Species At Risk

Crooked-stem Aster

(Symphyotrichum prenanthoides)


Crooked-stem Aster
Crooked-stem Aster occurrences map


Crooked-stem Aster is a perennial herb. It was named after its zigzagging stems that grow 20 to 90 centimetres tall. The oval-lance-shaped leaves are six to 20 centimetres long, narrow near the base and wider towards the tip. The edges of the leaves are toothed near the tip. The flower heads bloom from August to October and have pale bluish ray flowers and yellow disk flowers which later turn purple or brown.


The Crooked-stem Aster range includes the eastern United States, from New York south to North Carolina and Tennessee, and west to Indiana. There is a separate population in the American Midwest within Wisconsin, Minnesota, Iowa and Illinois. In Canada, the Crooked-stem Aster is only found in southwestern Ontario. About 22 populations were believed to exist in 2002, most of these in Elgin County.


Crooked-stem Aster grows in rich, sandy soil at the edge of forests or in sunny openings within forests. It also grows in wet areas along the banks of rivers and streams, and is sometimes found along roadsides.


The main threat to Crooked-stem Aster is habitat destruction due to clearing of forests, changes to watercourses, and residential or road development. The aster is also vulnerable to invasive plants, such as Garlic Mustard, that compete with it for water, light and space.


The Crooked-stem Aster is protected under Ontario’s Endangered Species Act and the federal Species at Risk Act.

What You Can Do to Help the Crooked-stem Aster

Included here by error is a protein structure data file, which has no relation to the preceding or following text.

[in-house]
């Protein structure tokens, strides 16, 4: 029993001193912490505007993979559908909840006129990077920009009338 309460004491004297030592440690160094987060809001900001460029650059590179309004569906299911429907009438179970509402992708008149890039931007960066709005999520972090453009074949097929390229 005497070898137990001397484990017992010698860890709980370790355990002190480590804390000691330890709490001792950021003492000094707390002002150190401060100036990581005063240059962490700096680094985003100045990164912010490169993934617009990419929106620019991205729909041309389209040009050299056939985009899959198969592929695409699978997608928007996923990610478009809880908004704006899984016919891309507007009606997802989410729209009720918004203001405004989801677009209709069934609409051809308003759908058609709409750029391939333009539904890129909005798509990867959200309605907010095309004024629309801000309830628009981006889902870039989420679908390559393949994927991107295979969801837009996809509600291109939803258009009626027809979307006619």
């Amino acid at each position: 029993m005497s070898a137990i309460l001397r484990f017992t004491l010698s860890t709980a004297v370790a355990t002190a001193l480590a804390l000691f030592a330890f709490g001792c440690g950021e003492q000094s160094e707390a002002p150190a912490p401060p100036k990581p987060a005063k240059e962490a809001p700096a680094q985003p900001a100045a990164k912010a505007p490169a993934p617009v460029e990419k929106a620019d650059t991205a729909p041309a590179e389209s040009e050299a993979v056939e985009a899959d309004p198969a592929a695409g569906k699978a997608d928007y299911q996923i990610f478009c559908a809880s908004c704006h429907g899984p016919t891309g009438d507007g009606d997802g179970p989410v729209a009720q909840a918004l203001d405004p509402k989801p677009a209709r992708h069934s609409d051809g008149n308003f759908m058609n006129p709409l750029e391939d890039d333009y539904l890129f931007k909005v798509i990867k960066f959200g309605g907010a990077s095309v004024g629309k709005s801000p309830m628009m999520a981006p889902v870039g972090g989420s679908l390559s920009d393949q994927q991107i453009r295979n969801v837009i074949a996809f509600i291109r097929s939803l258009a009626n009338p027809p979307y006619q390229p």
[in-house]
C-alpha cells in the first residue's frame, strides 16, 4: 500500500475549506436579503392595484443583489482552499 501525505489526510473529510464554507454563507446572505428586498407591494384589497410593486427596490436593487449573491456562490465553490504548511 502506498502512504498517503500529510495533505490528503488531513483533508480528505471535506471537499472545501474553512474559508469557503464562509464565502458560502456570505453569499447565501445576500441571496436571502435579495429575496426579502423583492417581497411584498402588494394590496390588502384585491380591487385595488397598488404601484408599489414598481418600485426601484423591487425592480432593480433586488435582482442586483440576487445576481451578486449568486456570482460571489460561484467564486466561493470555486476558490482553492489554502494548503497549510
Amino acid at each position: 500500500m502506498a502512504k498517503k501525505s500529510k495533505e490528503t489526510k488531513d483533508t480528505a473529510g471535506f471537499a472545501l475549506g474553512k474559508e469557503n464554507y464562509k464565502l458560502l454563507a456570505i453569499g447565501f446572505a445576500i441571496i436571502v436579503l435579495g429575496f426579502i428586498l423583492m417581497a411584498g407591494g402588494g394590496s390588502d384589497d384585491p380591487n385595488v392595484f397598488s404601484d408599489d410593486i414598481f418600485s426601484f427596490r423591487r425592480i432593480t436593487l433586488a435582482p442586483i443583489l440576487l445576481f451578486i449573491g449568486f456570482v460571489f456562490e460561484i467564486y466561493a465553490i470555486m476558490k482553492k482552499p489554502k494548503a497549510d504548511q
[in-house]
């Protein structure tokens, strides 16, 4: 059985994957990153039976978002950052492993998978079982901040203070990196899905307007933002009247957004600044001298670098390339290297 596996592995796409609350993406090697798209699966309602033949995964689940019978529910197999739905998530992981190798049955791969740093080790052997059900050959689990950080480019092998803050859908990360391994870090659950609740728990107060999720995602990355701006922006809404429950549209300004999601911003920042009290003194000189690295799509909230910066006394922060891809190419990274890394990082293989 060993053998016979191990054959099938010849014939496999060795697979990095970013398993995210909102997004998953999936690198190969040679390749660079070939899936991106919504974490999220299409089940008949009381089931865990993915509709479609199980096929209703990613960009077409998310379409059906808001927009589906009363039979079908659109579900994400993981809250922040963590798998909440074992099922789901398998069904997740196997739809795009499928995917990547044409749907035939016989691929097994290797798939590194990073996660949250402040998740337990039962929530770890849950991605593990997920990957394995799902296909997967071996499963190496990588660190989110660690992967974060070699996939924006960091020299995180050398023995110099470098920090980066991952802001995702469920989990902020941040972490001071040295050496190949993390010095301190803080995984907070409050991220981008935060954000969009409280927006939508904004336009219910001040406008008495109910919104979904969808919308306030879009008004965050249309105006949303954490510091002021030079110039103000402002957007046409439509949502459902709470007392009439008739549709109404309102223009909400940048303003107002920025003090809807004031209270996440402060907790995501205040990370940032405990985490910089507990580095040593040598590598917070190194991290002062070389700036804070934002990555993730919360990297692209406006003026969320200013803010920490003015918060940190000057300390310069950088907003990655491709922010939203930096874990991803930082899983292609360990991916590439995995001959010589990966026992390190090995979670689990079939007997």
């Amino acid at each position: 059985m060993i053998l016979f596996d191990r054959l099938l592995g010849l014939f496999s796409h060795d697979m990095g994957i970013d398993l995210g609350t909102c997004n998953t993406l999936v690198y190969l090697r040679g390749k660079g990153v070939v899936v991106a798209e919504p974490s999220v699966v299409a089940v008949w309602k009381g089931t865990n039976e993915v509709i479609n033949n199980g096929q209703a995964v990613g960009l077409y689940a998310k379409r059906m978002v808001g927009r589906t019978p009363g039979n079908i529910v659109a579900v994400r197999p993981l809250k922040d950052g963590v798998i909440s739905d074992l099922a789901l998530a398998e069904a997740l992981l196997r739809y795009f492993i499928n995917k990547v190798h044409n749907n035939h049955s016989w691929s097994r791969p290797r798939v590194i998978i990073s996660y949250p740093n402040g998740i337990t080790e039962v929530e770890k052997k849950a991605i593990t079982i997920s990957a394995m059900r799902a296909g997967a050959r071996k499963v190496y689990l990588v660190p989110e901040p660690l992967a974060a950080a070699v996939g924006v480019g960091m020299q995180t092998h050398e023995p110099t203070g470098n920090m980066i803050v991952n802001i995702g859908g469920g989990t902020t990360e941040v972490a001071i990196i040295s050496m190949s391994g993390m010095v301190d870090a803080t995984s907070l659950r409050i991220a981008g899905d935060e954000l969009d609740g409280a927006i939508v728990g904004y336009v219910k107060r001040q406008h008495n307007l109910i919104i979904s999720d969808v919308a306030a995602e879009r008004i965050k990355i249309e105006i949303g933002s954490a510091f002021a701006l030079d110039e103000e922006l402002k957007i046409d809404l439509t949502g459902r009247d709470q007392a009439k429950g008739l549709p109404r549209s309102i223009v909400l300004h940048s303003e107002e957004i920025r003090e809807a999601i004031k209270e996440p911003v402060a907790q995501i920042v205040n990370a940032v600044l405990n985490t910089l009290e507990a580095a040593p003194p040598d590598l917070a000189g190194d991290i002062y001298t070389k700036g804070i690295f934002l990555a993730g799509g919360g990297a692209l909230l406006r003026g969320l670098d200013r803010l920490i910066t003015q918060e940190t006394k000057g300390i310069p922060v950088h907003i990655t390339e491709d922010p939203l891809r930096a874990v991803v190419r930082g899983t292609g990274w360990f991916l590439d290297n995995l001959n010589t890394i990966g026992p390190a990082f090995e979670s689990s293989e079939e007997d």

• The Ministry of Natural Resources tracks species at risk such as the Crooked-stem Aster. You can use a handy online form to report your sightings to the Natural Heritage Information Centre. Photographs with specific locations or mapping coordinates are always helpful. nhic.mnr.gov.on.ca
  • Report any illegal activity related to plants and wildlife to 1-877-TIPS-MNR (847-7667).
  • Private land owners have a very important role to play in species recovery. If you find Crooked-stem Aster on your property, you may be eligible for stewardship programs that support the protection and recovery of species at risk and their habitats.
  • Consult the Ministry of Natural Resources for information on provincial regulations and best management practices when working around wetlands and in forests. Call toll free 1-800-667-1940 or visit the Ministry website at www.mnr.gov.on.ca/en/ContactUs/2ColumnSubPage/STEL02_179002.html.
  • Volunteer with your local nature club or provincial park to participate in surveys or stewardship work focused on species at risk.
  • Pollinators, such as bees, are in steep decline across the globe and they play a key role in the survival of many of Ontario’s rare plants. For information on how you can help scientists monitor pollinator populations in Ontario visit: www.seeds.ca/proj/poll.
  • Invasive species seriously threaten many of Ontario’s species at risk. To learn what you can do to help reduce the threat of invasive species, visit: ontario.ca/invasivespecies ; www.invadingspecies.com ; www.ontarioinvasiveplants.ca ; and, www.invasivespecies.gc.ca .

Did you know?

Bees and butterflies pollinate the flowers of the Crooked-stem Aster. The seeds are scattered by wind after ripening.

Did you know?

Aboriginal people used the Crooked-stem Aster to treat colds and fevers.

The Endangered Species Act

Contact your local ministry office

Often the best source of local information on species at risk is your nearest ministry office. Call with your questions or concerns.